Dr Christina Welch, University of Winchester : Understanding Spiritual Well-being in Late-Medieval England through Sculptures of the Emaciated Dead
In England there are 38 extant sculptures of the late medieval religious elite and wealthy land owners and merchants; these images commemorated the individual in a state of extreme emaciation. Most also represent the individual in a liminal state; laid in a burial shroud yet seemingly gasping their last breath. This paper explores why these individuals would wish to be immortalized as if they were dying of the bloody flux (dysentery) or phthisis (tuberculosis) with a focus on the relationship between spiritual well-being, and the physical body. Drawing on Roman Catholic understandings of the after-life, it will touch on the complexities of leprosy, and the role of the holy leper, and by exploring the significance of pilgrimage, it will note the importance of humorism during this period of history in working toward physical and spiritual well-being. It will, by contextualizing these emaciated sculptures, emphasize that the sick body could, in certain circumstances, transcend earthly understandings of illness and disease, and become emblematic of spiritual well-being.
Cynthia White, Department of Classics, The University of Arizona
Potiones ad sanandum: Text as Remedy in a Medieval Bestiary
The medieval bestiary describes the nature and habits of animals, birds, fish, serpents and worms. Many of these creatures produce various remedies and medicines for physical infirmities. One example is the bee, which, according to the bestiary, courses through the fragrant countryside, where gardens exude the scent of flowers and a brook might vanish into the grasses. There, this industrious worker builds camp, makes wax from flowers and collects dew to pour into the recesses of the camps and then press into honey. Its honey is sought by all and with indiscriminate grace it provides a sweetness for kings and commoners alike; it contributes not only to pleasure, but also to health: it soothes the throat and heals wounds, and it imparts its medicine to sores. So, too, the charadrius, whose intestine dung cures weak-sightedness, and who can predict the outcome of any illness: if the charadrius detects a mortal illness, it turns its face from the sick man and goes away; but if the illness is not deadly, the charadrius leans it head over his face and carries off all his infirmities high into the upper air of the sun where the infirmities are burned and dispersed and the sick man healed. Yet the true valence of these remedies inheres not in their capacity to heal corporeal infirmities but to heal the “sinful spirit of spiritual corruption.” Thus, the most valued remedy that the bee imparts is the peace we attain by following its example of virtue and by imitating its industry. And though the charadrius is unclean according to the Law, in its behavior it takes on the persona of the Savior, who took up the cross as a remedy for our sins: “He came from his high heavens to the sick nation of the Jews and turned his face from them because of their unbelief. He turned himself instead to us gentiles and taking up our infirmities, that is, carrying our sins, he was lifted up on the cross.”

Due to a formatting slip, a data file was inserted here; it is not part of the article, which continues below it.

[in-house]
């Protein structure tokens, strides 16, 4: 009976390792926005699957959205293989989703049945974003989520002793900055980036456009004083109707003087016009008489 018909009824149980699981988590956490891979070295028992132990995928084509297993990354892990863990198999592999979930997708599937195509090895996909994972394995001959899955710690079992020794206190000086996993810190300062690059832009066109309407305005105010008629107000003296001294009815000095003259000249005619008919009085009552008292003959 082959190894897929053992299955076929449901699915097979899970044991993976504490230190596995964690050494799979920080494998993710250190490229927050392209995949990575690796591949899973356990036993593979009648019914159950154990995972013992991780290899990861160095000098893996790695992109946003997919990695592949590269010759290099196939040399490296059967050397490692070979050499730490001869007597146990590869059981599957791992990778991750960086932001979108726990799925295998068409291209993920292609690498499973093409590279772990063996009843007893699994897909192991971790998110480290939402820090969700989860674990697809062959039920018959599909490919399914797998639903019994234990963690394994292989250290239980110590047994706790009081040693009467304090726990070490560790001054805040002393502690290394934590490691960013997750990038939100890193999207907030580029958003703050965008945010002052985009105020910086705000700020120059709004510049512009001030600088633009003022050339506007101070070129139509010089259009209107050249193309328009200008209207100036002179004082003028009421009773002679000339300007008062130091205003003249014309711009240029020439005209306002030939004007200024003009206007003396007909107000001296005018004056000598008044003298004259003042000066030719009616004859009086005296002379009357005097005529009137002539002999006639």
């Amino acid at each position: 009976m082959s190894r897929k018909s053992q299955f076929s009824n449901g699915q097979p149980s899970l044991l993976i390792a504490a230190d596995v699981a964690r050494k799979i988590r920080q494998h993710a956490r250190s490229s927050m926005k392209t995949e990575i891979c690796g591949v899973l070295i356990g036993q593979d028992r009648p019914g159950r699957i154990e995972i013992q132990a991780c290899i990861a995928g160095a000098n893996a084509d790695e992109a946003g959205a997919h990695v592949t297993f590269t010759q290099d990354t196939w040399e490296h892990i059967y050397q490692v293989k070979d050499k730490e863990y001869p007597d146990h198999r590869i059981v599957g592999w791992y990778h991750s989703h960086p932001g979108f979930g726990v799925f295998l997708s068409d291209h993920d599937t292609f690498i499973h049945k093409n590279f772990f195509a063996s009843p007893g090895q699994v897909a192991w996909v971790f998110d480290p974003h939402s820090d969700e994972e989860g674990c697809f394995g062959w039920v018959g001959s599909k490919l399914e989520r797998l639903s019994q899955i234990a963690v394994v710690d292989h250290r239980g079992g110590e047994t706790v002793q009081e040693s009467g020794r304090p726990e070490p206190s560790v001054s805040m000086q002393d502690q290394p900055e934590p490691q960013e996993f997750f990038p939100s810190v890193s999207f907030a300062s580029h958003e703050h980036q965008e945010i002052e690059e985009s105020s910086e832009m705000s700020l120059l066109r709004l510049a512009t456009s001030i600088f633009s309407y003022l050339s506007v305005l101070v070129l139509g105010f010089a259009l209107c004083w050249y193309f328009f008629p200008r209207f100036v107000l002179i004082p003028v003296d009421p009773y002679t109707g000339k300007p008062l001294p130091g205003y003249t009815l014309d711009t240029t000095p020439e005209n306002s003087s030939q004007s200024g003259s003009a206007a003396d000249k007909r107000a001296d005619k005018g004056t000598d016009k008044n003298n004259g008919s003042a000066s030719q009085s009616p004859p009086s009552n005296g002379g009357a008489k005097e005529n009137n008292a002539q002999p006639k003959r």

This paper will study several examples of the medicinal and salubrious remedies catalogued in the bestiary. As in the lessons of the bee and the charadrius above, throughout its alphabet of creatures, the bestiary provides examples of God’s hand in every detail of his creation, which is the natural world. Any creature in that natural world can serve as the starting point for potiones ad sanandum—textual interpretations of medicinal remedies as the cure for our spiritual infirmities.
Thomas Willard (The University of Arizona): The Water in the Rose Garden: Miraculous Properties of Water in Early Modern Chemistry
Before Lavoissier performed the first modern analysis of water, in 1784, the substance was regarded as a basic element of the material world, much as Mars was considered an element of the planetary system. Chemical lexicons included many synonyms for water, while medical texts discussed medicinal waters of all sorts and for almost any ailment. Amid the linguistic and scientific confusion many ideas were floated about the benefits of various waters, and occasionally the dangers. This paper will consider several texts of the sixteenth and seventeenth centuries, including an alchemical dialogue of 1550 and a medical text on spa waters from 1652. It will trace the slow transition from folk wisdom and mythic associations to scientific experiment, with attention to the experiments of Robert Boyle. In reviewing the hopes of chemists, physicians, and their clients, it will suggest that the early modern sense of health was conditioned by lore dating back to antiquity while it was stimulated by the hope of new learning.